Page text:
Here's a little inside scoop from your Savannah hospitality hosts - every month is Black History Month in Savannah.
February may be the shortest month of the year to commemorate Black History, but it doesn’t have to be! To put it bluntly, one month is not enough time to address the colossal amount of black history to unveil. Moreover, it is certainly not enough time to recognize African Americans as key partakers in what we now know about the history of the United States of America, am I right?
Truth is, there is a copious amount of information waiting to be uncovered and lucky for you, Savannah is a living, breathing, historical memoir ready for you to explore! There are one-of-a kind tours available to all guest visitors (and residents) willing to dive deeper into the African American experience.
To help us wrap our heads around it all, we encourage you to turn to black local historians. One expert tour guide we highly-recommend is Miss Vaughnette Goode-Walker.
Ms. Goode-Walker is ready to take you on a stroll through the Footprints of Savannah to address black history including the uncomfortable topic of the Slave Trade in the 1800s. This subject tends to be glossed over when we speak about modern day Savannah, which is exactly why we highly recommend you check it out during your next visit.
The Footprints of Savannah tour does not have a set time limit once it gets started. Each experience is unique to you and your “quaranteam,” welcoming questions based on your level of curiosity. This makes it that much more interesting (depending on who you bring of course). To make the most out of your tour, we recommend you come prepared with questions or topics you want to discuss. Remember, there is no such thing as asking a stupid question in a learning environment!
As Ms. Vaughnette says - “learn the history, not the mystery”.
And be sure to wear a good pair of walking shoes! This tour is going to be completely on foot (you might’ve already caught on by the name of the tour).
Some of the stops include:
If you’re interested in booking this tour, in person or virtually, visit Footprints of Savannah Walking Tours.
Other Black-Owned Businesses to Explore:
Not all Southern food is the same. Below are a few selections we’ve hand-picked to showcase the beauty in the black cultural experience which can only be explained with deliciously spiced food.
To summarize, The Grey Restaurant is a story of hope.
An old Greyhound train station where blacks and whites stood segregated has become a present-day hit, owned by Female African-American Executive Chef, Mashama Bailey, in friendship with White entrepreneur, John O. Morisano. This black-owned business continues to thrive as a must-try on every foodie’s restaurant list.
Executive Chef Mashama Bailey proudly embraces the 180 degree transformation of Savannah’s then to Savannah’s now
If and when you get the chance to eat here, you’ll taste how Chef Bailey brilliantly uses her culinary mastery to exalt the authentic black heritage experience in ways all guests can deliciously partake in.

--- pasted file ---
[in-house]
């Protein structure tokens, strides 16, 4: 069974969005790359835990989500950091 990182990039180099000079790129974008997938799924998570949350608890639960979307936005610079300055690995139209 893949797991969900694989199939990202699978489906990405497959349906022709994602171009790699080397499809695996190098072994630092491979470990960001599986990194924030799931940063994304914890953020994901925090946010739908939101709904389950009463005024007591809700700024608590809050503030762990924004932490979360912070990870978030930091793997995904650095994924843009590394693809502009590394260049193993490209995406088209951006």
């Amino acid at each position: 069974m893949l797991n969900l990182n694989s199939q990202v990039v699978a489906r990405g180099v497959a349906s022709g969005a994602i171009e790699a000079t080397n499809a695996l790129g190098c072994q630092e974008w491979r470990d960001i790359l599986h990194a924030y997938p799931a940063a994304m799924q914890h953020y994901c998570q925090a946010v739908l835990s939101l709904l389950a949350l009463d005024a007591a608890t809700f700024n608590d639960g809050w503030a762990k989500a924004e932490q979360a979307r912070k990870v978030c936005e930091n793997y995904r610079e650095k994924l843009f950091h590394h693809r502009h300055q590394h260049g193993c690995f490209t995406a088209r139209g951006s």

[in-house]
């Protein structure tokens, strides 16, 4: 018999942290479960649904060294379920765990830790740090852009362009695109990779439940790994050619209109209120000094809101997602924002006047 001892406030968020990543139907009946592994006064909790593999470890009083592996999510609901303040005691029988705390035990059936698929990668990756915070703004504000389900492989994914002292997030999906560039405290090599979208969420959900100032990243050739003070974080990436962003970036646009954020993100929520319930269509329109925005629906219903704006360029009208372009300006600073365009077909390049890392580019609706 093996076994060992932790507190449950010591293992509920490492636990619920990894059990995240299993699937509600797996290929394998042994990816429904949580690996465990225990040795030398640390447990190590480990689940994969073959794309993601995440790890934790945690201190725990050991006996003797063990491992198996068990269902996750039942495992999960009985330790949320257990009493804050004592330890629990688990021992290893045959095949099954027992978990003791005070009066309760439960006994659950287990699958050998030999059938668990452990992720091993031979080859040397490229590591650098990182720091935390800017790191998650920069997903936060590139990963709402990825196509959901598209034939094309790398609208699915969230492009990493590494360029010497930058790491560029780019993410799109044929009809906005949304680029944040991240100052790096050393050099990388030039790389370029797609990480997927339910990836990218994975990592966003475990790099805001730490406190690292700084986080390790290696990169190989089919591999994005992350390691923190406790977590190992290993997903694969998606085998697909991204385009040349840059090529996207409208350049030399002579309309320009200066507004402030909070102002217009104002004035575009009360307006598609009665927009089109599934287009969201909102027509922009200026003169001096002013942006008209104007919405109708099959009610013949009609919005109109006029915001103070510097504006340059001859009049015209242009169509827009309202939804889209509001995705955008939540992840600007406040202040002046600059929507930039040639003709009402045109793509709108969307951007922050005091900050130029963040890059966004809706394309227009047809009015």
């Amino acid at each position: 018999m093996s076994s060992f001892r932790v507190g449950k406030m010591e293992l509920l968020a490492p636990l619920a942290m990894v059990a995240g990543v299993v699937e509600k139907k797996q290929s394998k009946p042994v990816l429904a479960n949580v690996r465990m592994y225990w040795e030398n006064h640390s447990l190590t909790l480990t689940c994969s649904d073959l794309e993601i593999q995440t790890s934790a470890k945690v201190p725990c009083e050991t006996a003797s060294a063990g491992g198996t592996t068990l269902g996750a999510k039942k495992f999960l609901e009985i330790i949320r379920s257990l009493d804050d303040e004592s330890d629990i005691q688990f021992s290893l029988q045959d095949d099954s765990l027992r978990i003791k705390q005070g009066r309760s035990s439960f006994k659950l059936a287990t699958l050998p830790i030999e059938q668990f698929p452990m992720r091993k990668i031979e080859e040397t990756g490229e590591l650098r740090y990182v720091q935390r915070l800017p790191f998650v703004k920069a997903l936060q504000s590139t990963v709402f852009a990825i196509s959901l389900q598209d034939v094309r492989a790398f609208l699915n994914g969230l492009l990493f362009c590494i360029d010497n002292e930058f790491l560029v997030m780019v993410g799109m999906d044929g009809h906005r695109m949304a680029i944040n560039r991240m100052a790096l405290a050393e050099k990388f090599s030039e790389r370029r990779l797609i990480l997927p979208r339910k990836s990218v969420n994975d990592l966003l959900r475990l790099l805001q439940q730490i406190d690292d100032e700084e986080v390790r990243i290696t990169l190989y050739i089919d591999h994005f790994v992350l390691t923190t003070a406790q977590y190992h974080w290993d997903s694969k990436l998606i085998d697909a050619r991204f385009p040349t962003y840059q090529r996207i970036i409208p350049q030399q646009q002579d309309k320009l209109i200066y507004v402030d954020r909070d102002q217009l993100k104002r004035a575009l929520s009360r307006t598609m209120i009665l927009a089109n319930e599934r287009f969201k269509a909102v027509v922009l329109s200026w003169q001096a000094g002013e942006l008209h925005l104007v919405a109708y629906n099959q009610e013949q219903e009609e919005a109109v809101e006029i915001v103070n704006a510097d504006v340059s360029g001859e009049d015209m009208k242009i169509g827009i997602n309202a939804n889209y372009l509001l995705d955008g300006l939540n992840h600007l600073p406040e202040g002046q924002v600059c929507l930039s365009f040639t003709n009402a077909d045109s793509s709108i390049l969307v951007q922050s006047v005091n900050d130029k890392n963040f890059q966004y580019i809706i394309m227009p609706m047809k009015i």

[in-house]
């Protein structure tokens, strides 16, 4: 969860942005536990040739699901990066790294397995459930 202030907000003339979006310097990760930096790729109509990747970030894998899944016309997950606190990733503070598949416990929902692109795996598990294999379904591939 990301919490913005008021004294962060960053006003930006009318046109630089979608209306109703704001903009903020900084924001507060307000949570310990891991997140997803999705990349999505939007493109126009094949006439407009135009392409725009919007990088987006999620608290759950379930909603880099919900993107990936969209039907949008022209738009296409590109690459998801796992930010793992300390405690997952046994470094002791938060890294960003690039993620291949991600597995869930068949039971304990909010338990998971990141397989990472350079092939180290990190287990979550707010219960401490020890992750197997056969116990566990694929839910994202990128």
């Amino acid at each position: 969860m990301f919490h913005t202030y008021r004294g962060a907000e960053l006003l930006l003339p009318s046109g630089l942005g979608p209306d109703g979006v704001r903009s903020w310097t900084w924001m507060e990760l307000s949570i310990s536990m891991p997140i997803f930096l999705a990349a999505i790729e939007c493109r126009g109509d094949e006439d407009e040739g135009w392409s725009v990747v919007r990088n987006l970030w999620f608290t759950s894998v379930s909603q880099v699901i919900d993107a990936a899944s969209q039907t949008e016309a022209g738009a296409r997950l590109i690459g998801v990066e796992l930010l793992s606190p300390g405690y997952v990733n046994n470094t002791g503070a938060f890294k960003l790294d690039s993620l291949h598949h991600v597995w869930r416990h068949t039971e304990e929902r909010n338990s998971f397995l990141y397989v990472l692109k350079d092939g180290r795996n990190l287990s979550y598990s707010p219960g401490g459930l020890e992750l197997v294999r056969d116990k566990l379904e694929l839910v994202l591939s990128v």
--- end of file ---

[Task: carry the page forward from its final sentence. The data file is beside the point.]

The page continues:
Before you come to Savannah looking for the sought-after southern fried chicken experience, perhaps we should honor what partaking in this meal means to black-business owners today.
“African-American history in this area is so rich. These traditions and food, it’s about the storytelling and preserving heritage. Whenever you get a bunch of people at a table, you learn about the people at that table. The young folks learn about their elders, they learn about their culture, and listen to stories about the past. I feel this responsibility to educate people through my cooking. That’s the part of Savannah that I want to share.”
Executive Chef, The Grey Restaurant
Located at 2605 Skidaway Rd, Savannah, GA 31404, this black-owned and operated local restaurant is another gem you’ll feel good about supporting, as long as you make sure you come with an empty stomach.
This mouthwatering Southern menu includes the traditional mac n cheese, fried or baked chicken, oxtails, fish, shrimp, juicy collard greens, green beans, creamy mashed potatoes, sweet potato casserole, and even some vegan wings! As you can see, there is something for even the pickiest of eaters to enjoy. What makes this restaurant different? We’re so glad you asked - it’s the homemade spices, which you can taste for yourself as a guest and if you love it, you can take it home with you in a bottle! Seriously! Sisters of the New South, provides “Sisters Seasonings” aka their secret mix of southern flavors in a bottle for purchase. Oh and in case you were wondering, they also offer delivery, take out and catering options if you’re interested.
In the times of social-distancing and mask-wearing, it is still very important to keep in mind how our choices as consumers can create a positive or negative impact for local business owners, especially for historically marginalized communities. We ask that you please respectfully abide by CDC guidelines, Savannah’s city regulations, City orders (last updated on March 3, 2021), as well as the safety precautions set forth by the business owner’s request.
We hope you feel inspired to explore the black history of the South during your next visit and consider supporting black owned businesses beyond the month of February. For a more comprehensive list of black-owned businesses, check out Uplift Savannah: Savannah's black business directory. We are so proud to share that there are so many more ways that you can support the local African-American community as an awesome South Key guest.